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OIE, FAO and WHO enlarge their collaboration commitment to face health challenges

Today, the Food and Agriculture Organization of the United Nations (FAO), the World Organisation for Animal Health (OIE) and the World Health Organization (WHO) have released their second Tripartite strategic document  reaffirming their commitment to provide multi-sectoral, collaborative leadership in addressing health challenges. The scope of their collaboration will be enlarged to more broadly embrace the “One Health” approach recognizing that human health, animal health and the environment are interconnected.

Paris, Rome, Geneva – 13 October 2017: FAO, the OIE and WHO have been working together for years to address risks at the human-animal-ecosystems interface. Their collaborative work was formally laid down in 2010 in the FAO/OIE/WHO Tripartite Concept Note, and on multiple occasions, the three Organisations demonstrated that bringing together their knowledge, insights and technical capacities in human and animal health, food and agriculture, can generate strong synergies, which will yield more robust, effective and cost-efficient solutions to the complex problems facing the world today.

Since 2010, the Tripartite partners concentrated their efforts on three main technical topics, antimicrobial resistance, rabies and zoonotic influenza, three areas of work considered as representative of the importance of multi-sectoral collaboration for effective risk management.

The achievements are today visible. The WHO Global Action Plan against antimicrobial resistance has been developed with the close collaboration of FAO and OIE, and the Member Countries of the three organisations have committed to implement it at national level. In 2015, a Global framework for the elimination of dog-mediated human rabies has been adopted by countries, and has set the objective of reducing the number of human deaths to zero by 2030. And finally, the tripartite partners have been working hand in hand on zoonotic influenza for more than a decade, in particular thanks to the OFFLU network, improved global surveillance and information sharing with WHO experts to adapt flu vaccines to the current animal strains in circulation.

In parallel, in response to global events the organisations have also been working on a number of other topics that require multi-sectoral leadership such as zoonotic Tuberculosis, Middle East Respiratory Syndrome – Coronavirus (MERS CoV), or tools and capacity building to help strengthen cooperation between human health and animal health systems and synergise capacity development of health services.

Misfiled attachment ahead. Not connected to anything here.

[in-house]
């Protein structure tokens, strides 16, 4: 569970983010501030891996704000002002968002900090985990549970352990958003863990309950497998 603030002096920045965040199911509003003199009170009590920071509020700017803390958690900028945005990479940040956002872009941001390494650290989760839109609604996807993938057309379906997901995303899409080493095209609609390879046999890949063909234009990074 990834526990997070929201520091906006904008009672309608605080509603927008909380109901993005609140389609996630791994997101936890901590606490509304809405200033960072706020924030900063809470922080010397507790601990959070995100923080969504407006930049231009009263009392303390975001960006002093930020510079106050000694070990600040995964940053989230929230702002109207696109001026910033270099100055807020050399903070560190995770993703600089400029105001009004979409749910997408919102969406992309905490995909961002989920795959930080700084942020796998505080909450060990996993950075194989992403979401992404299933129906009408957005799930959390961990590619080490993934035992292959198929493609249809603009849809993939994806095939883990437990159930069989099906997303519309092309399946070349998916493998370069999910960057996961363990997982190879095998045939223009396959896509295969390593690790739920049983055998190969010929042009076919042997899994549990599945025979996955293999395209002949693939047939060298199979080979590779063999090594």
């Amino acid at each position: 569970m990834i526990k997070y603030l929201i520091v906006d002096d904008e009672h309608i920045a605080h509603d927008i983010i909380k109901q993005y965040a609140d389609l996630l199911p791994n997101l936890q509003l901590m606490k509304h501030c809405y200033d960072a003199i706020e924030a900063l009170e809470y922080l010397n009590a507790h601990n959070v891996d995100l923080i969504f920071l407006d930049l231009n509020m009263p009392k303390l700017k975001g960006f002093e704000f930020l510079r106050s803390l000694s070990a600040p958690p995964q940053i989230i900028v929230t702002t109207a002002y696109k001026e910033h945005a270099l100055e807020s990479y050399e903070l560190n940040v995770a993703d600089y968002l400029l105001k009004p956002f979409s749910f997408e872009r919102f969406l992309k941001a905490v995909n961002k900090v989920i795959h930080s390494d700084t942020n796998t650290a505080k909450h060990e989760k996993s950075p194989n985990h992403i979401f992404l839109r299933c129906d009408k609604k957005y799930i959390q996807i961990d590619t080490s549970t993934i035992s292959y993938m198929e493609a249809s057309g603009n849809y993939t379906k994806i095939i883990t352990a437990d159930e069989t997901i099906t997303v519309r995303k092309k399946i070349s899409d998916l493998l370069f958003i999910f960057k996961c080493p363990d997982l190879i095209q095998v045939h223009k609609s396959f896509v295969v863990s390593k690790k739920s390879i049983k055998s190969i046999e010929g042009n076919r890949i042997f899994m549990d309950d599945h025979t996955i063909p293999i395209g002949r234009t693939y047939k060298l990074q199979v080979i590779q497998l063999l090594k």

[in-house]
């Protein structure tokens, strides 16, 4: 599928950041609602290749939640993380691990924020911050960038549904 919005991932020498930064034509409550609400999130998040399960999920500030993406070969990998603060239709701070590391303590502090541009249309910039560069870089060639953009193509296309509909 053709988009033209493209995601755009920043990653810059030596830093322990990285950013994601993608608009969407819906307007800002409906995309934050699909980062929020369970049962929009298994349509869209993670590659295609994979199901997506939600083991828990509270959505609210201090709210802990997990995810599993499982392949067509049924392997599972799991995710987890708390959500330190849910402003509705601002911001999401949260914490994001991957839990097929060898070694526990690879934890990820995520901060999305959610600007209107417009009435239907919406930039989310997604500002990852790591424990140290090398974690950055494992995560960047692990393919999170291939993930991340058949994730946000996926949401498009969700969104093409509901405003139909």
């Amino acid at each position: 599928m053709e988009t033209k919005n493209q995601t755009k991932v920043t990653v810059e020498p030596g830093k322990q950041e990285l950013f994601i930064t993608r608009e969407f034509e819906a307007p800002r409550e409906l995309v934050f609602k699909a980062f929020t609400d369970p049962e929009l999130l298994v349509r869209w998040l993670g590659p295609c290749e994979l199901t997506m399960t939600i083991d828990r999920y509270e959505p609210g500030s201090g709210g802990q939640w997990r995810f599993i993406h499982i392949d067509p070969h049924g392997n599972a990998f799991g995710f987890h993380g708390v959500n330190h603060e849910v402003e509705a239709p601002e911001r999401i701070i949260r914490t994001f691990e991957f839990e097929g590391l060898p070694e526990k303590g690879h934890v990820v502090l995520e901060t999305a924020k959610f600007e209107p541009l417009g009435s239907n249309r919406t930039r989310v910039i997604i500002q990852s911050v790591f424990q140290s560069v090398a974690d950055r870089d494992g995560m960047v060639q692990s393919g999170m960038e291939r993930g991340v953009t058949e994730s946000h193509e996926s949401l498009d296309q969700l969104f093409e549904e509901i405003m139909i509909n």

Building on these successes, the partners have recently decided to enlarge the scope of their collaboration.

The document “The Tripartite’s Commitment: Providing multi-sectoral, collaborative leadership in addressing health challenges. October 2017”, presents the way forward that the three organisations will follow to face the challenges of the future. While maintaining the momentum achieved for antimicrobial resistance, rabies and zoonotic influenza, the partners decided to enlarge their collaboration with a particular focus on:

 

  • the reinforcement of national services in human health, animal health and food safety; 
  • the strengthening and modernisation of early warning and surveillance/monitoring systems;
  • the foresight, preparedness and response to emerging, re-emerging and neglected infectious diseases;
  • the encouragement and the promotion of coordinated research and development to achieve a common understanding of the highest priority zoonotic diseases;
  • the challenge that represents food safety requiring a multi-sector approach in the context of reinforcing food security.


This ambitious programme will be supported by the Tripartite secretariat, in order to drive effective and efficient coordination of their efforts in each of the strategic priority areas through joint planning, monitoring and reporting. As such, the Tripartite aims to maximize collaborative work programmes in all its activities. Partnerships with other key stakeholders in health will also be promoted, as well as participatory community outreach and improved public awareness and risk communication.

Through this new Tripartite strategic document, FAO, OIE and WHO re-commit to developing and implementing multisectoral approaches to face complex health challenges at the human- animal-ecosystems interface. And through their leadership and coordination at the global level, the partners will continue to encourage and support similar collaborations in regional, national and local networks.

 

 

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